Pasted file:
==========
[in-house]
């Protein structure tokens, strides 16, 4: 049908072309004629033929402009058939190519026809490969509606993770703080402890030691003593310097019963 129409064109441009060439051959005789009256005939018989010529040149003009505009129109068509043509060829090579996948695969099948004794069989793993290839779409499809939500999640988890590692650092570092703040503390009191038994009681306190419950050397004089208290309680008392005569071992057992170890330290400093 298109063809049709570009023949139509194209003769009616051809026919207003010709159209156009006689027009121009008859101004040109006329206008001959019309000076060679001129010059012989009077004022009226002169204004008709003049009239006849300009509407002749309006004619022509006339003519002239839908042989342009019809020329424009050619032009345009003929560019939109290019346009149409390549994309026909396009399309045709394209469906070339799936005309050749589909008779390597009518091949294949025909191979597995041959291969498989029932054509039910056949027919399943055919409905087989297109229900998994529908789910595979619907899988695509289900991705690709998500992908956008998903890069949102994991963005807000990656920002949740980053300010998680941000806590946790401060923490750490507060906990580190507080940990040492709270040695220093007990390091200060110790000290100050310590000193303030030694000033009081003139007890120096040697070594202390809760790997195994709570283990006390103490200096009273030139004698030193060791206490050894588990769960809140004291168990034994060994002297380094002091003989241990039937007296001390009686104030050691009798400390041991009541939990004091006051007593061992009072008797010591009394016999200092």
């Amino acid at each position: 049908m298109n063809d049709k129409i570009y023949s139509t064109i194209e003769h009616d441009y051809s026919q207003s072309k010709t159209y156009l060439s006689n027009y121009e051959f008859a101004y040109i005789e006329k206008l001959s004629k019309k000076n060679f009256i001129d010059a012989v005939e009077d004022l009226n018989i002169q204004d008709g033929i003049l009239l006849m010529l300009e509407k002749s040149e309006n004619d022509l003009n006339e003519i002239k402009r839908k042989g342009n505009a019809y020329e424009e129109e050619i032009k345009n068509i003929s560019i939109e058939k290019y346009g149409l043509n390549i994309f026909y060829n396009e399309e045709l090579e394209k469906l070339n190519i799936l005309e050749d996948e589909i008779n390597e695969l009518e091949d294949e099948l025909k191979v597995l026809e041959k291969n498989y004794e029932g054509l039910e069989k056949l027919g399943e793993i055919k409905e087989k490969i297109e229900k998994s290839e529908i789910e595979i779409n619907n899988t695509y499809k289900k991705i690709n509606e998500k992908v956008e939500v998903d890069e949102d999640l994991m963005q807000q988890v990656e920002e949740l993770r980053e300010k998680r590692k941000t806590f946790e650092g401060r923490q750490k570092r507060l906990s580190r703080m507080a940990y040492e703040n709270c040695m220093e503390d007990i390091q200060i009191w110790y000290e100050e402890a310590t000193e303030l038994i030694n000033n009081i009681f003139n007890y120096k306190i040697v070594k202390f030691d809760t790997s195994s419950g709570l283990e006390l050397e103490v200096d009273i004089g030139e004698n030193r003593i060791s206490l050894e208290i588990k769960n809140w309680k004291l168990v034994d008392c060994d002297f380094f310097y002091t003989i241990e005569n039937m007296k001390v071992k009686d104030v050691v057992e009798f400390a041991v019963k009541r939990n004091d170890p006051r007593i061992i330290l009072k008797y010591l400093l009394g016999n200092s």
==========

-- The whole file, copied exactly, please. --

[in-house]
């Protein structure tokens, strides 16, 4: 049908072309004629033929402009058939190519026809490969509606993770703080402890030691003593310097019963 129409064109441009060439051959005789009256005939018989010529040149003009505009129109068509043509060829090579996948695969099948004794069989793993290839779409499809939500999640988890590692650092570092703040503390009191038994009681306190419950050397004089208290309680008392005569071992057992170890330290400093 298109063809049709570009023949139509194209003769009616051809026919207003010709159209156009006689027009121009008859101004040109006329206008001959019309000076060679001129010059012989009077004022009226002169204004008709003049009239006849300009509407002749309006004619022509006339003519002239839908042989342009019809020329424009050619032009345009003929560019939109290019346009149409390549994309026909396009399309045709394209469906070339799936005309050749589909008779390597009518091949294949025909191979597995041959291969498989029932054509039910056949027919399943055919409905087989297109229900998994529908789910595979619907899988695509289900991705690709998500992908956008998903890069949102994991963005807000990656920002949740980053300010998680941000806590946790401060923490750490507060906990580190507080940990040492709270040695220093007990390091200060110790000290100050310590000193303030030694000033009081003139007890120096040697070594202390809760790997195994709570283990006390103490200096009273030139004698030193060791206490050894588990769960809140004291168990034994060994002297380094002091003989241990039937007296001390009686104030050691009798400390041991009541939990004091006051007593061992009072008797010591009394016999200092």
């Amino acid at each position: 049908m298109n063809d049709k129409i570009y023949s139509t064109i194209e003769h009616d441009y051809s026919q207003s072309k010709t159209y156009l060439s006689n027009y121009e051959f008859a101004y040109i005789e006329k206008l001959s004629k019309k000076n060679f009256i001129d010059a012989v005939e009077d004022l009226n018989i002169q204004d008709g033929i003049l009239l006849m010529l300009e509407k002749s040149e309006n004619d022509l003009n006339e003519i002239k402009r839908k042989g342009n505009a019809y020329e424009e129109e050619i032009k345009n068509i003929s560019i939109e058939k290019y346009g149409l043509n390549i994309f026909y060829n396009e399309e045709l090579e394209k469906l070339n190519i799936l005309e050749d996948e589909i008779n390597e695969l009518e091949d294949e099948l025909k191979v597995l026809e041959k291969n498989y004794e029932g054509l039910e069989k056949l027919g399943e793993i055919k409905e087989k490969i297109e229900k998994s290839e529908i789910e595979i779409n619907n899988t695509y499809k289900k991705i690709n509606e998500k992908v956008e939500v998903d890069e949102d999640l994991m963005q807000q988890v990656e920002e949740l993770r980053e300010k998680r590692k941000t806590f946790e650092g401060r923490q750490k570092r507060l906990s580190r703080m507080a940990y040492e703040n709270c040695m220093e503390d007990i390091q200060i009191w110790y000290e100050e402890a310590t000193e303030l038994i030694n000033n009081i009681f003139n007890y120096k306190i040697v070594k202390f030691d809760t790997s195994s419950g709570l283990e006390l050397e103490v200096d009273i004089g030139e004698n030193r003593i060791s206490l050894e208290i588990k769960n809140w309680k004291l168990v034994d008392c060994d002297f380094f310097y002091t003989i241990e005569n039937m007296k001390v071992k009686d104030v050691v057992e009798f400390a041991v019963k009541r939990n004091d170890p006051r007593i061992i330290l009072k008797y010591l400093l009394g016999n200092s």